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dc.contributor.advisorKendrick, Samanthaen
dc.contributor.advisorHurley, Laurenceen
dc.contributor.authorKalarn, Salil
dc.creatorKalarn, Salilen
dc.date.accessioned2018-01-17T20:35:39Z
dc.date.available2018-01-17T20:35:39Z
dc.date.issued2017
dc.identifier.urihttp://hdl.handle.net/10150/626339
dc.description.abstractGenomic complexity in non-Hodgkin’s Diffuse Large B-cell Lymphoma (DLBCL) leads to a treatment failure in ~40% of patients. Activation-Induced Cytosine Deaminase (AID), one of the enzymes involved in generating antibody diversity via class switching recombination (CSR) and somatic hypermutation (SHM) of immunoglobulin (Ig) genes in activated B-cells is one mechanism for the introduction of genomic lesions. In previous studies, AID was shown to preferentially bind to super-enhancer (SE) regions within the genome, but 26% of AID targets were not within the SE regions. The mechanism by which AID interacts with SE elements and its off-target interactions still remains a mystery. Recent evidence suggests that AID may cause genomic lesions in DLBCL via interaction with oncogenes such as MYC and BCL2 resulting in mutations and translocations. Sequences within the MYC promoter contain the four-nucleotide AID target sequence (WRCY) and highly G-rich sequences known to form G-quadruplex DNA secondary structures. We hypothesize that key DNA secondary structures act as recruiting elements for aberrant AID activity at promoters and SEs of key genes involved in the development of DLBCL. Here, we first sought to determine whether known AID DNA targets have the potential to form G-quadruplex DNA secondary structures. The data collected from activated mouse B-cells showed 90% of the AID targets contained sequences that could potentially form G-quadruplexes and the data collected from the human Ramos cell line showed 100% of the sequences had the potential to form G-quadruplexes. To further study our hypothesis we used the techniques circular dichroism (CD) and the electrophoresis motility shift assay (EMSA) to explore the potential interaction between AID and the BCL2 and MYC G-quadruplexes. We observed no significant interactions between AID and these two G-quadruplexes, however further experimentation with different conditions and molecular techniques may show interaction. Additional studies will not only provide key insight into the genomic instability within DLBCL, but will also provide a potential mechanism by which AID is recruited to its DNA targets.
dc.language.isoen_USen
dc.publisherThe University of Arizona.en
dc.rightsCopyright © is held by the author. Digital access to this material is made possible by the University Libraries, University of Arizona. Further transmission, reproduction or presentation (such as public display or performance) of protected items is prohibited except with permission of the author.en
dc.subjectAID Recombinaseen
dc.subjectBCL2en
dc.subjectG-quadruplexen
dc.subjectMYCen
dc.titleExploring the Molecular Mechanisms by which AID Recombinase Interacts with DNA Secondary Structures involved in Canceren_US
dc.typetexten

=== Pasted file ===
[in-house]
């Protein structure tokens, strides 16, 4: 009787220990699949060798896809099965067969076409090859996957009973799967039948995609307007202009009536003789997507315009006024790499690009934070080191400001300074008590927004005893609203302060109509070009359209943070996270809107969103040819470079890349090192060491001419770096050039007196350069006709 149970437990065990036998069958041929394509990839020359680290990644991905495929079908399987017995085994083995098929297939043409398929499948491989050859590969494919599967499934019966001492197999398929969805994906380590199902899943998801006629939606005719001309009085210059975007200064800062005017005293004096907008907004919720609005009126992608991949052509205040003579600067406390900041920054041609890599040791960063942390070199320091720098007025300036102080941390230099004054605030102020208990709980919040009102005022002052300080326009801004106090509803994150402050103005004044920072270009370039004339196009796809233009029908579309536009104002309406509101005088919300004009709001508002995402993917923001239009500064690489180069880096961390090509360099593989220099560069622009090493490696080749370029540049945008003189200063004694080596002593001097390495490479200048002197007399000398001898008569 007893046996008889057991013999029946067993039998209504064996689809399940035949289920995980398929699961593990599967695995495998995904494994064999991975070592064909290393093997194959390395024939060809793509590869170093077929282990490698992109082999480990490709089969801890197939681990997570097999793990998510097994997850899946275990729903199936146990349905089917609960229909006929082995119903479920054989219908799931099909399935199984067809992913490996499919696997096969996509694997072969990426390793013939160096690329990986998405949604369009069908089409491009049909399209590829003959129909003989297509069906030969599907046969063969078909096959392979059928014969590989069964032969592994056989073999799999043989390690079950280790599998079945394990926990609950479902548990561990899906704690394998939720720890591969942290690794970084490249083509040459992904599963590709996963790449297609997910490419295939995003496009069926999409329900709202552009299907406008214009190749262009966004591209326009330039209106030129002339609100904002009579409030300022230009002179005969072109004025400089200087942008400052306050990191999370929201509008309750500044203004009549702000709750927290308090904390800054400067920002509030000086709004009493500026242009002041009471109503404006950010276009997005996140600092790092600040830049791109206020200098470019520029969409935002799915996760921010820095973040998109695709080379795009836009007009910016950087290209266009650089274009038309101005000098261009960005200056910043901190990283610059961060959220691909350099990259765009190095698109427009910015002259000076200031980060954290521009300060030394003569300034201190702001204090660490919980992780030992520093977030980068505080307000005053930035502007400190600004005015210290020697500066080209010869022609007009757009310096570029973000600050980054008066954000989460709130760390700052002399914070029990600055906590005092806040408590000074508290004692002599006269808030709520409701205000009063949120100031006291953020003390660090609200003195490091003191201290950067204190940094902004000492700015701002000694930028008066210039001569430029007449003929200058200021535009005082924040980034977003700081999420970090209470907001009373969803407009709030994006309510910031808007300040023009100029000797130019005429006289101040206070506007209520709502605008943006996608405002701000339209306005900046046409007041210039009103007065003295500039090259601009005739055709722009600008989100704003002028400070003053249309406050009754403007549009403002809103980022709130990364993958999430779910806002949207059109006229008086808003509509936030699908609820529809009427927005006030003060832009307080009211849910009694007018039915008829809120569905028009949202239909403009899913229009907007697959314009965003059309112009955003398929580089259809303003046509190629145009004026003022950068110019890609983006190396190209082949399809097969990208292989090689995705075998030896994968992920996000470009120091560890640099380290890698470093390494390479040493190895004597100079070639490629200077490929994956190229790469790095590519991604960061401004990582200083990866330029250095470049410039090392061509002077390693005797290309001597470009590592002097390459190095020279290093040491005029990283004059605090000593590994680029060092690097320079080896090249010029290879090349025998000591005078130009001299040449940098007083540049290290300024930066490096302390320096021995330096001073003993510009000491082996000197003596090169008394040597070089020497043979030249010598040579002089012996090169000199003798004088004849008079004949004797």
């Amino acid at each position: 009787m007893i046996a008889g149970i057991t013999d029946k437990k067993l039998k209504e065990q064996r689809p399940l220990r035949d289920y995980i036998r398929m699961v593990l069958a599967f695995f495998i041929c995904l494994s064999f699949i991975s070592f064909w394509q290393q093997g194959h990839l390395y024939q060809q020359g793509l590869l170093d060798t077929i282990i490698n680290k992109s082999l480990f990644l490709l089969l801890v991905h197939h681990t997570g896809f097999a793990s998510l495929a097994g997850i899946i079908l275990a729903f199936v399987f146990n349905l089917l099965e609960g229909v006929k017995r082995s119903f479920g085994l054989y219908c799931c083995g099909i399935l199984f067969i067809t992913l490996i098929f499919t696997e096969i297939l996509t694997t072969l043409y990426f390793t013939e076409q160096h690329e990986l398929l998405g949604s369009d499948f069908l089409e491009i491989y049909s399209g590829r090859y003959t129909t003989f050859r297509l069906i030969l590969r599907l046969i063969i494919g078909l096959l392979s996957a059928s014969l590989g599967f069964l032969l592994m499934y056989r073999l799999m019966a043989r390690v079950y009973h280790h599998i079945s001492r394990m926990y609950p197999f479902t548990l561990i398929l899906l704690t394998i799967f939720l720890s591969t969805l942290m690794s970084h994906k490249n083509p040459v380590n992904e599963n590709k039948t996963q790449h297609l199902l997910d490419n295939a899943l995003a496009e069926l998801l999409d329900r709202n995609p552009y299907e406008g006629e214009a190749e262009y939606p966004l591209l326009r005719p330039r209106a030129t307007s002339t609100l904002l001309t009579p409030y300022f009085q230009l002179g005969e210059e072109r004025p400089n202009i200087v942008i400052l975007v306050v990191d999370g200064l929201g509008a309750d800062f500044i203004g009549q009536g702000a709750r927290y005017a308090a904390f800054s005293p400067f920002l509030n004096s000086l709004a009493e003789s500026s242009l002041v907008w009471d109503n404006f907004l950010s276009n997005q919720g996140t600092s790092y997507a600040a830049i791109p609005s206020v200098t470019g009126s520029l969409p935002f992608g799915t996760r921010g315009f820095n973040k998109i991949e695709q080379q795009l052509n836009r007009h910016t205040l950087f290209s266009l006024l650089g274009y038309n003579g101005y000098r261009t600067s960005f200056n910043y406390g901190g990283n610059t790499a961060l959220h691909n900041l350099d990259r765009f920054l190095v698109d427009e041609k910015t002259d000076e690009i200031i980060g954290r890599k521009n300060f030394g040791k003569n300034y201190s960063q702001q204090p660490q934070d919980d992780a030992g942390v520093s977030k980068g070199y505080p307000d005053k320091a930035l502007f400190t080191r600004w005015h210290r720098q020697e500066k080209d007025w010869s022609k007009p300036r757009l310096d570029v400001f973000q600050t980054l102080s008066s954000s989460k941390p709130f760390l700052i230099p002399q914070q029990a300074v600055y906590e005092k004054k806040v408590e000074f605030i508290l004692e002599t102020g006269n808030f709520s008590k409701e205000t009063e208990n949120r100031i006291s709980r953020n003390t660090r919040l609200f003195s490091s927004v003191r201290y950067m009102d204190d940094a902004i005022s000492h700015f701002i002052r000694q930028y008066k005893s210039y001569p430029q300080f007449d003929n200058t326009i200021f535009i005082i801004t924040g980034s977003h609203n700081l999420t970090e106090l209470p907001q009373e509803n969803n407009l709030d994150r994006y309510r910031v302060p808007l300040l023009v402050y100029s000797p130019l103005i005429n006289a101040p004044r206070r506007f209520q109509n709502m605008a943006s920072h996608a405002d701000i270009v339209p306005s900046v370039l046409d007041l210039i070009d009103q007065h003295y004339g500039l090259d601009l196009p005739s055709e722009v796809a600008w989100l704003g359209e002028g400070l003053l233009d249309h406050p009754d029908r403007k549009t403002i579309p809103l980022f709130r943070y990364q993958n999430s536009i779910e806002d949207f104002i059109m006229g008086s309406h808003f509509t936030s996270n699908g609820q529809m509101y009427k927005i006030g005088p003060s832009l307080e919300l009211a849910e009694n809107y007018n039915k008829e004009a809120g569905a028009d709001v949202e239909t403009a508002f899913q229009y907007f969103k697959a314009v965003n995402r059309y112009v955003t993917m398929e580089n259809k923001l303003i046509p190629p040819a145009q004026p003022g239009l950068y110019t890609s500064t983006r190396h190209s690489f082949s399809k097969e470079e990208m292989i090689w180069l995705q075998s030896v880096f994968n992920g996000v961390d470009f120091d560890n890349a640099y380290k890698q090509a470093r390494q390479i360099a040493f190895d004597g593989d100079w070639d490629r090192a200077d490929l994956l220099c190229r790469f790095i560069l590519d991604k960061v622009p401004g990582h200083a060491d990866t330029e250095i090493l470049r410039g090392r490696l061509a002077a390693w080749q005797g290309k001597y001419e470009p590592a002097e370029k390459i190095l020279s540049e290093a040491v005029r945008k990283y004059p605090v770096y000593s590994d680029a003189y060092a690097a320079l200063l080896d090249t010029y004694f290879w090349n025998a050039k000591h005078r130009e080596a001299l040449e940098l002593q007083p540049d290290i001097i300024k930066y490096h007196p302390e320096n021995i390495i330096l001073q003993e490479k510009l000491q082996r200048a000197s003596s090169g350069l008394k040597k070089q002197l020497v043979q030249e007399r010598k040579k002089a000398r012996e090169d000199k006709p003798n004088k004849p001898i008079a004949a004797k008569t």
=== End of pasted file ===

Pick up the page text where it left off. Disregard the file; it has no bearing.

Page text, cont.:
dc.typeElectronic Thesisen
thesis.degree.grantorUniversity of Arizonaen
thesis.degree.levelmastersen
dc.contributor.committeememberKendrick, Samanthaen
dc.contributor.committeememberHurley, Laurenceen
dc.contributor.committeememberKrieg, Paulen
dc.description.releaseRelease after 8-Nov-2018en
thesis.degree.disciplineGraduate Collegeen
thesis.degree.disciplineCellular and Molecular Medicineen
thesis.degree.nameM.S.en
html.description.abstractGenomic complexity in non-Hodgkin’s Diffuse Large B-cell Lymphoma (DLBCL) leads to a treatment failure in ~40% of patients. Activation-Induced Cytosine Deaminase (AID), one of the enzymes involved in generating antibody diversity via class switching recombination (CSR) and somatic hypermutation (SHM) of immunoglobulin (Ig) genes in activated B-cells is one mechanism for the introduction of genomic lesions. In previous studies, AID was shown to preferentially bind to super-enhancer (SE) regions within the genome, but 26% of AID targets were not within the SE regions. The mechanism by which AID interacts with SE elements and its off-target interactions still remains a mystery. Recent evidence suggests that AID may cause genomic lesions in DLBCL via interaction with oncogenes such as MYC and BCL2 resulting in mutations and translocations. Sequences within the MYC promoter contain the four-nucleotide AID target sequence (WRCY) and highly G-rich sequences known to form G-quadruplex DNA secondary structures. We hypothesize that key DNA secondary structures act as recruiting elements for aberrant AID activity at promoters and SEs of key genes involved in the development of DLBCL. Here, we first sought to determine whether known AID DNA targets have the potential to form G-quadruplex DNA secondary structures. The data collected from activated mouse B-cells showed 90% of the AID targets contained sequences that could potentially form G-quadruplexes and the data collected from the human Ramos cell line showed 100% of the sequences had the potential to form G-quadruplexes. To further study our hypothesis we used the techniques circular dichroism (CD) and the electrophoresis motility shift assay (EMSA) to explore the potential interaction between AID and the BCL2 and MYC G-quadruplexes. We observed no significant interactions between AID and these two G-quadruplexes, however further experimentation with different conditions and molecular techniques may show interaction. Additional studies will not only provide key insight into the genomic instability within DLBCL, but will also provide a potential mechanism by which AID is recruited to its DNA targets.


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